BOISE, Idaho (May 6, 2003)—With the help of strong growth in the Pacific Northwest, Commercial Tire Inc. has added three outlets and moved a retread plant in the past year, with plans for more to follow.
The Boise-based commercial dealership added combination retail and commercial stores in Sunnyside, Wash.—acquired from Tire Sales & Service in Yakima, Wash.—and Grandview, Idaho, plus a retail-only outlet in Idaho Falls, Idaho.
Commercial Tire operates 26 commercial and retail outlets. The dealership sells Bridgestone, Dayton, Firestone, General, Kelly-Springfield and Yokohama brands.
The company also moved a Bandag retread plant to Salt Lake City from Lewiston, Idaho. The plant—the company's fourth—produces about 150 retreads a day.
President Bob Schwenkfelder said the additions are part of an extensive—and long overdue—expansion within the company's geographic region. Those plans also call for an anticipated leased commercial outlet in St. George, Utah, and a combination retail/ commercial store to be built in Boise.
“We haven't been growing in the last five years,” Mr. Schwenkfelder said. “We've kind of taken a spurt this year because there's been some good opportunities.”
In the next few years, he'd like to open two to three more stores as well as a new warehouse. Commercial Tire owns one warehouse and leases two others for a total of about 30,000 square feet of space. Though plans are not yet finalized, Mr. Schwenkfelder is considering consolidating under one roof.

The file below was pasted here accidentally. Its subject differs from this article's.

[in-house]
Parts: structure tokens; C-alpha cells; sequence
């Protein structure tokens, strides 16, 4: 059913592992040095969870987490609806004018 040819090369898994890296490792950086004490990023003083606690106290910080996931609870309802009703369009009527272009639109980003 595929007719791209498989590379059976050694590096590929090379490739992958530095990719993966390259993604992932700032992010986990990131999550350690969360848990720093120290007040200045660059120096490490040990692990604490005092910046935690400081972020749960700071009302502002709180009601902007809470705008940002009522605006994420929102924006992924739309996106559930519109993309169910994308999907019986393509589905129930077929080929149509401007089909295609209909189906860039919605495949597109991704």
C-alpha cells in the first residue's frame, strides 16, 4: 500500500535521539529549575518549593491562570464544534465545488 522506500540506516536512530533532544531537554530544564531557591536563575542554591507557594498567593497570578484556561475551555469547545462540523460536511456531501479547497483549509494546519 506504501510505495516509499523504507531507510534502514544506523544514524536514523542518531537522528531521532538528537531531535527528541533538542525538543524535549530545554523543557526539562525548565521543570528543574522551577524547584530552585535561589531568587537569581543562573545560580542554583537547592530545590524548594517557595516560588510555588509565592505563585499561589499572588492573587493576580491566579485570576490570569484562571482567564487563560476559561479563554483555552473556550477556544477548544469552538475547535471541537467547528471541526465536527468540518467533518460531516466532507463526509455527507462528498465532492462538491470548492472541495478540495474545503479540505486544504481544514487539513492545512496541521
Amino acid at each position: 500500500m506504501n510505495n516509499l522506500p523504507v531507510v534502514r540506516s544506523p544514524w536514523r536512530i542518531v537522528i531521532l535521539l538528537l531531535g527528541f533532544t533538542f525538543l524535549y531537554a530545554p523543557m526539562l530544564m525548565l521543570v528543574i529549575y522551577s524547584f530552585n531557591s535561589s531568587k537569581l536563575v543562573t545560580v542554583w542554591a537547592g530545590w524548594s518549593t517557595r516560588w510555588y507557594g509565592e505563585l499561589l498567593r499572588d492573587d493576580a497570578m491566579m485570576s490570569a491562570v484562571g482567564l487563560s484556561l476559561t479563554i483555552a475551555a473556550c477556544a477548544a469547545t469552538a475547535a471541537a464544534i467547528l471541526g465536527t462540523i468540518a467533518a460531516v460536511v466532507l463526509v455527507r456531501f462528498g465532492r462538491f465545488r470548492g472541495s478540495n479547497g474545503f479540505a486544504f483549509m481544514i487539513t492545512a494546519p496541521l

“We just haven't made any decisions, but we definitely need a new warehouse,” he said.
For now, Commercial Tire's expansion plans are contained in its existing region, which includes portions of Utah, Idaho, Oregon and Washington.
“Long term, Idaho's been a pretty good place for us…,” Mr. Schwenkfelder said. “We think there's room here for us to continue to grow.”
But the strong growth in the Northwest is no mystery to the competition, either—especially in “Les Schwab home country,” as Mr. Schwenkfelder put it. Prineville, Ore.-based Les Schwab Tire Centers Inc.—the largest North American commercial tire dealership, according to Tire Business statistics—reported 2002 commercial sales of $236.1 million.
Commercial Tire reported 2002 sales of $37.4 million and expects sales of $40.5 million in 2003.
“We found that we have honed out a niche to be kind of an alternate to Les Schwab in some of these areas,” Mr. Schwenkfelder said.
Specifically, he said good service is key. His service, which includes flexible yet comprehensive fleet maintenance, is the only way to differentiate his company from other firms that just sell tires.
“We believe service is absolutely the place that you have to go,” he said.
As the dealership plans its expansions, it also is working out details for celebrating its 35th anniversary this year, Mr. Schwenkfelder said. Possibilities include special promotions and contests though details have not yet been determined. Though the anniversary falls in a year with a questionable economy, he said that doesn't alter Commercial Tire's goals.
“We want to continue to grow,” he said.